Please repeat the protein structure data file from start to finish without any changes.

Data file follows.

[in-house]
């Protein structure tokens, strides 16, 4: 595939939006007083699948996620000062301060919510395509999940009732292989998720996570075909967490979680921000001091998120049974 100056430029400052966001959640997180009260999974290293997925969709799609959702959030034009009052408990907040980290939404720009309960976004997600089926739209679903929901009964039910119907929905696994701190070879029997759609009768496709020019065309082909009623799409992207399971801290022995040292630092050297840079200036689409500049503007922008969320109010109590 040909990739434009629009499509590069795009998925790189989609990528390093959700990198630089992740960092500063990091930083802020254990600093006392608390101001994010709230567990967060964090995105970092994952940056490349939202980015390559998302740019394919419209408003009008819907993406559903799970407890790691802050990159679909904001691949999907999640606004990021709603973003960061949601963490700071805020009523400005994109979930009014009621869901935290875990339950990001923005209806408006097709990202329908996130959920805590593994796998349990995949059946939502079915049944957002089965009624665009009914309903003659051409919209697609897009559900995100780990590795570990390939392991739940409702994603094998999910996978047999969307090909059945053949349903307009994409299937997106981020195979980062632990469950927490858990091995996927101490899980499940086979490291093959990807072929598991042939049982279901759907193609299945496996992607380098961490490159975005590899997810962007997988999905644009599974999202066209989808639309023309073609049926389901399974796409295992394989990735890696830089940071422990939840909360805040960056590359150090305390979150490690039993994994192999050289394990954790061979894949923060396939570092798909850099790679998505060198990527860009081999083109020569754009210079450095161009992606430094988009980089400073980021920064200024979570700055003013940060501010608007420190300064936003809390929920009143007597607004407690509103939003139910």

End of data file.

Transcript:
[in-house]
């Protein structure tokens, strides 16, 4: 595939939006007083699948996620000062301060919510395509999940009732292989998720996570075909967490979680921000001091998120049974 100056430029400052966001959640997180009260999974290293997925969709799609959702959030034009009052408990907040980290939404720009309960976004997600089926739209679903929901009964039910119907929905696994701190070879029997759609009768496709020019065309082909009623799409992207399971801290022995040292630092050297840079200036689409500049503007922008969320109010109590 040909990739434009629009499509590069795009998925790189989609990528390093959700990198630089992740960092500063990091930083802020254990600093006392608390101001994010709230567990967060964090995105970092994952940056490349939202980015390559998302740019394919419209408003009008819907993406559903799970407890790691802050990159679909904001691949999907999640606004990021709603973003960061949601963490700071805020009523400005994109979930009014009621869901935290875990339950990001923005209806408006097709990202329908996130959920805590593994796998349990995949059946939502079915049944957002089965009624665009009914309903003659051409919209697609897009559900995100780990590795570990390939392991739940409702994603094998999910996978047999969307090909059945053949349903307009994409299937997106981020195979980062632990469950927490858990091995996927101490899980499940086979490291093959990807072929598991042939049982279901759907193609299945496996992607380098961490490159975005590899997810962007997988999905644009599974999202066209989808639309023309073609049926389901399974796409295992394989990735890696830089940071422990939840909360805040960056590359150090305390979150490690039993994994192999050289394990954790061979894949923060396939570092798909850099790679998505060198990527860009081999083109020569754009210079450095161009992606430094988009980089400073980021920064200024979570700055003013940060501010608007420190300064936003809390929920009143007597607004407690509103939003139910």